The trouble with Rise of Evil isn’t with the acting; it’s simply never quite clear whether writers John Pielmeier and G. Ross Parker, and director Christian Duguay, want this to be a real movie or a cinematic Cliffs Notes guide to Hitler, the Nazi Party and the rise of fascism, up to 1936. The story is introduced by a quotation from Edmund Burke — “The only thing necessary for the triumph of evil is for good men to do nothing” — but what it demonstrates is that several good men indeed tried to stop Hitler, but that, short of a bullet between the eyes, nothing was going to have the desired effect. Attempting to outmaneuver him politically, as Germany’s prime minister, Gustav Von Kahr, did, was useless, because even when the plan succeeded, Hitler simply called in his storm troopers and rectified the situation through violence. Unfortunately in this case, good men don’t assassinate people.

The best thing about Carlyle’s performance is the way in which he conveys Hitler’s terrifying will. In one of the most memorable scenes, he is shown returning to Nazi headquarters after a spell in jail that has left him vulnerable to a hostile takeover from within. In his absence, the young Joseph Goebbels (Justin Salinger) has proved himself to be an almost equally adept rabble-rouser and demagogue, but Hitler disarms him with terrifying ease. “And you must be the young man who so desperately wants me out of the party,” he says to his future information minister, meeting him for the first time — and one look from the Führer is enough to convince the upstart that, in terms of leadership skills and the will to power, he’s way out of his league. Hitler strides around the Nazi HQ, whipping the stragglers into shape. “In this struggle, there are only two possible outcomes,” he screams. “Either the enemy passes over our body, or we pass over theirs.” Within minutes, even Goebbels is saying, “Sieg Heil.”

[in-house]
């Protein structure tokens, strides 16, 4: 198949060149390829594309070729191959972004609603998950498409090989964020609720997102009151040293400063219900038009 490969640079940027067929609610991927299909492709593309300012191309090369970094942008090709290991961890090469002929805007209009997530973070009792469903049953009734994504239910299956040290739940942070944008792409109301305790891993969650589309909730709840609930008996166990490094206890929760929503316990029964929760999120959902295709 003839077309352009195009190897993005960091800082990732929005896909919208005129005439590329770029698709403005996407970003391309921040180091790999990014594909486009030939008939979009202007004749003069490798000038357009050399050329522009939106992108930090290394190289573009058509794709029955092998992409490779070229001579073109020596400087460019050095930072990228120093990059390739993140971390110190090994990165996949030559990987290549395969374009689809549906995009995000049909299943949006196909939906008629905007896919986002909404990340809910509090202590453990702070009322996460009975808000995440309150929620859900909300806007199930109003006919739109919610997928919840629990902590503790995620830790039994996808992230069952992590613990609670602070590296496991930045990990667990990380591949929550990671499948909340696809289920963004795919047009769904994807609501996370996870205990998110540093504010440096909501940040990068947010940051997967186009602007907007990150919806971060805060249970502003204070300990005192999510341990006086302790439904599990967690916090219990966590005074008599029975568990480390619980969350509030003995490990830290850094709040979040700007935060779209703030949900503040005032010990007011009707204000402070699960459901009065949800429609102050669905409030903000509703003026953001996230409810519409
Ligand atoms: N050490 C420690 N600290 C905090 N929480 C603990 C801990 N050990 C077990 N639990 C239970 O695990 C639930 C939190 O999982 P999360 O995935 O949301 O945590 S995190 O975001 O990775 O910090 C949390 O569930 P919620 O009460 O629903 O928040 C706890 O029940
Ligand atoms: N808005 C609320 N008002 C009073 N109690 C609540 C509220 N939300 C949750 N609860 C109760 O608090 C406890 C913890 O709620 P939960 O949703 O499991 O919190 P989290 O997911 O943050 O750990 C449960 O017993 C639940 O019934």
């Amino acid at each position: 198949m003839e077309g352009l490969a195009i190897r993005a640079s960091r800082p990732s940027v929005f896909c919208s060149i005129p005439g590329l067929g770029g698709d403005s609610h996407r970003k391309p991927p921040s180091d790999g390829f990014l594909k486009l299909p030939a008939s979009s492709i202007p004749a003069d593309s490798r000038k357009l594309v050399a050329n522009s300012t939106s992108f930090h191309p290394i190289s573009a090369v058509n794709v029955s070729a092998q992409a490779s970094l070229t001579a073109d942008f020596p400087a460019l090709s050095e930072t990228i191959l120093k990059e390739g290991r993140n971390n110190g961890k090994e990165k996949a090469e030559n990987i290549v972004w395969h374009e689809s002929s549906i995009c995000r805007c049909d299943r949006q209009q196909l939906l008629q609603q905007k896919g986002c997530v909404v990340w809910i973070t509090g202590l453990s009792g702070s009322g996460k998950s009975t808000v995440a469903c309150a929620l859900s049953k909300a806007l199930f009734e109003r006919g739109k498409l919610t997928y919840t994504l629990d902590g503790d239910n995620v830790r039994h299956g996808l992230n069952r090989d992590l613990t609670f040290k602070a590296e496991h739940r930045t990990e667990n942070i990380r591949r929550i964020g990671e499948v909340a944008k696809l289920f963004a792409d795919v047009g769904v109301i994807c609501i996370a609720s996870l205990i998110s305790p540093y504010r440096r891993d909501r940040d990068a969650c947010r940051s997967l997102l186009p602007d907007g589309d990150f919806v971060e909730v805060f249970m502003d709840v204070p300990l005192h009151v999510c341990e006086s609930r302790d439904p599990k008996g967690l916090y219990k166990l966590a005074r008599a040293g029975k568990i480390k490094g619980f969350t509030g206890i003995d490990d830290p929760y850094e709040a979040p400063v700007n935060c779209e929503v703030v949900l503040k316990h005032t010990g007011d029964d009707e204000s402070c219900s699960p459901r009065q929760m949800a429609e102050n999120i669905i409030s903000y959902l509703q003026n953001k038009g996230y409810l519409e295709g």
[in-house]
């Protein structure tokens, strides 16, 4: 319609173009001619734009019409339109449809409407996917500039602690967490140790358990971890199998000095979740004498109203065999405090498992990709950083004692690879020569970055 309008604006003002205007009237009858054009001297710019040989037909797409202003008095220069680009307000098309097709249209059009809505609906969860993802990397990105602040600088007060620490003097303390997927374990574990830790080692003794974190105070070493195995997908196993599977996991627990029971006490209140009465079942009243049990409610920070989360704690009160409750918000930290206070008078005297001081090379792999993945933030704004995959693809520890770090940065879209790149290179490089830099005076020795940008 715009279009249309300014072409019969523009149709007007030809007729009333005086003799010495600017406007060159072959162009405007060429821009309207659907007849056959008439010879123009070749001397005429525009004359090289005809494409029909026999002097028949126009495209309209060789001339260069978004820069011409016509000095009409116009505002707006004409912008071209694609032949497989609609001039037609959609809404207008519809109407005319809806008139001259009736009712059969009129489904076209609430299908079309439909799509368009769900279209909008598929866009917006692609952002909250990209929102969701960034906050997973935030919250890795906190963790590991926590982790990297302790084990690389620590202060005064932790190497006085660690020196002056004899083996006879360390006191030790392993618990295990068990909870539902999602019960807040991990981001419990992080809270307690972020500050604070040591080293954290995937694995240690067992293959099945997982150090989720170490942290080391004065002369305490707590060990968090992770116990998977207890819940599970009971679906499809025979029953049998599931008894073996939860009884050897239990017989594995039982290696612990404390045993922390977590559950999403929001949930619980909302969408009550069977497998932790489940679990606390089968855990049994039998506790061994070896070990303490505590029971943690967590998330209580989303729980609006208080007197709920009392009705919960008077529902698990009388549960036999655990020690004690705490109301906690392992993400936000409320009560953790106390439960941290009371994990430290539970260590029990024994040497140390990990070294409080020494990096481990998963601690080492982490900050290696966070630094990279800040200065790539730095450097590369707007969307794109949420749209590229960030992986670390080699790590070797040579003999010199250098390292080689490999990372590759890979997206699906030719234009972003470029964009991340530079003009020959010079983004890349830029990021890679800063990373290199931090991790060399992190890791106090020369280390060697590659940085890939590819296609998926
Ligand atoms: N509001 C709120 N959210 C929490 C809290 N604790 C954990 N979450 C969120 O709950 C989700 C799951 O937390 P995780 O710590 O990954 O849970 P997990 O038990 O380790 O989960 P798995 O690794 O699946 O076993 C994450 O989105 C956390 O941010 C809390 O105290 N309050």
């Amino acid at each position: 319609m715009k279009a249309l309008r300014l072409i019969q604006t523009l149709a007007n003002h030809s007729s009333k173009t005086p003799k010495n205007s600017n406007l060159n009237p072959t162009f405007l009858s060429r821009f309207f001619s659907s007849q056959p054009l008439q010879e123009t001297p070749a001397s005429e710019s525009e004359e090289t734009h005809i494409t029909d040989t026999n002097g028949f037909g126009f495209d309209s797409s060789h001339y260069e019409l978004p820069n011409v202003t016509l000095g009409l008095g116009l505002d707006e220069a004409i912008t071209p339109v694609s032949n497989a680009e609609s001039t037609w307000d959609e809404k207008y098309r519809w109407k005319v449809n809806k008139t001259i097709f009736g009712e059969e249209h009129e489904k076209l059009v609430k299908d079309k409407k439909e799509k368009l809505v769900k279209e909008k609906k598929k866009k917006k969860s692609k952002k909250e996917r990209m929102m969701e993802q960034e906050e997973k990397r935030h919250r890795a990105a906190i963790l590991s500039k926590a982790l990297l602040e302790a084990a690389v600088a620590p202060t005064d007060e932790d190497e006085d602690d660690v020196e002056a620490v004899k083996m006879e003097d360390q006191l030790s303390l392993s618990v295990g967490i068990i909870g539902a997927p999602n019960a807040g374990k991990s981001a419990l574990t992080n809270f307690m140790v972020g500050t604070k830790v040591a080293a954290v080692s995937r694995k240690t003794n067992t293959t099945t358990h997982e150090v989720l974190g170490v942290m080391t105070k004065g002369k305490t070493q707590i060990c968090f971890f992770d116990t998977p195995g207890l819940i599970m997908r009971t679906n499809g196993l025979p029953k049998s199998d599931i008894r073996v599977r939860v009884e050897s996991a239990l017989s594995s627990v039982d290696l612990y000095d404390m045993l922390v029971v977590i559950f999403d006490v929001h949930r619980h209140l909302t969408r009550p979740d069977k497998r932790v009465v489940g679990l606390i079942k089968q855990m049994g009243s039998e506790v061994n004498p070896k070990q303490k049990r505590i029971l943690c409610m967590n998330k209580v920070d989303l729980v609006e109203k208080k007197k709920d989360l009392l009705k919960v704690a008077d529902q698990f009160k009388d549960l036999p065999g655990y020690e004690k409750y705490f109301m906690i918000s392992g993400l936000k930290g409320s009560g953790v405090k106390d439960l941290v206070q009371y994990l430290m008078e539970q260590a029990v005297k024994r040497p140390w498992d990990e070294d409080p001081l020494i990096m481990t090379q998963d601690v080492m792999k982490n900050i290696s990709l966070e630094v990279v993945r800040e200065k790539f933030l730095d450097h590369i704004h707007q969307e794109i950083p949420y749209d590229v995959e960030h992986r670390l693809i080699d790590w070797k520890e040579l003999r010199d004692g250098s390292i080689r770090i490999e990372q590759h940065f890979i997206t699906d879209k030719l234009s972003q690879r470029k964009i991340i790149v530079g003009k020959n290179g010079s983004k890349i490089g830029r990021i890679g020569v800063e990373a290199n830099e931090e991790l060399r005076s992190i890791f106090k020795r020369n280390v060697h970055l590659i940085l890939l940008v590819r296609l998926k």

Max, another recent movie to take on the subject of the young Hitler, made the bold claim that if the fledgling artist had only been a better painter he might never have bothered to become a führer at all. As history, this may have been a stretch, but as a fresh angle on the subject it was superb. Australian actor Noah Taylor portrayed the demon from Linz as the kind of ranting, malicious, failed artist you might still find holding court in a grimy bohemian coffeehouse today. And his German accent was pretty good, too. If you can only stomach one new movie about Hitler, I’d suggest renting this one on video.


TV reviewers here (myself included) are forever touting BBC America comedy imports like The Office and Da Ali G Show with the implicit message often being that, because it’s British, the comedy’s going to be sharper, funnier and generally more sophisticated than anything produced in L.A. In other words, it’s your moral duty as a sophisticated postmodernist American consumer to lap it up pronto. Well, fair enough. But I’ve been amused to notice, reading the English reviews of Larry David’s Curb Your Enthusiasm, which is far superior to Ali G and at least the equal of The Office, that some of the Brits don’t quite seem to get it. (Seinfeld, incidentally, was a flop in Her Majesty’s realm.)

Curb Your Enthusiasm is an instruction I don’t find hard to obey,” sniffed Thomas Sutcliffe in the Independent. “It is funny and distinctive in its laugh-track-free inconsequentiality, but I can’t quite shift the feeling that it’s a hobby for a man who has made his billion elsewhere.” Jonathan Bernstein in the Guardian was more positive, noting that although Seinfeld and Larry Sanders had television audiences in Britain that pretty much consisted of “people with their own television columns,” Curb should be “a better fit for flinty British sensibilities.”

Andrew Billen shared his apparent insider knowledge in The New Statesman: “In Hollywood circles everyone is asking if Curb Your Enthusiasm is a comedy at all or another form of reality television comparable to the damaging self-exposures of The Osbournes or The Anna Nicole Show.” One does wonder what Hollywood circles he hangs out in, but Billen goes on to praise Curb warmly, as do several other critics. Still, you get the sense that the humor doesn’t entirely translate. Which just goes to show that sophistication, comedic or otherwise, doesn’t necessarily reside solely on the other side of the pond.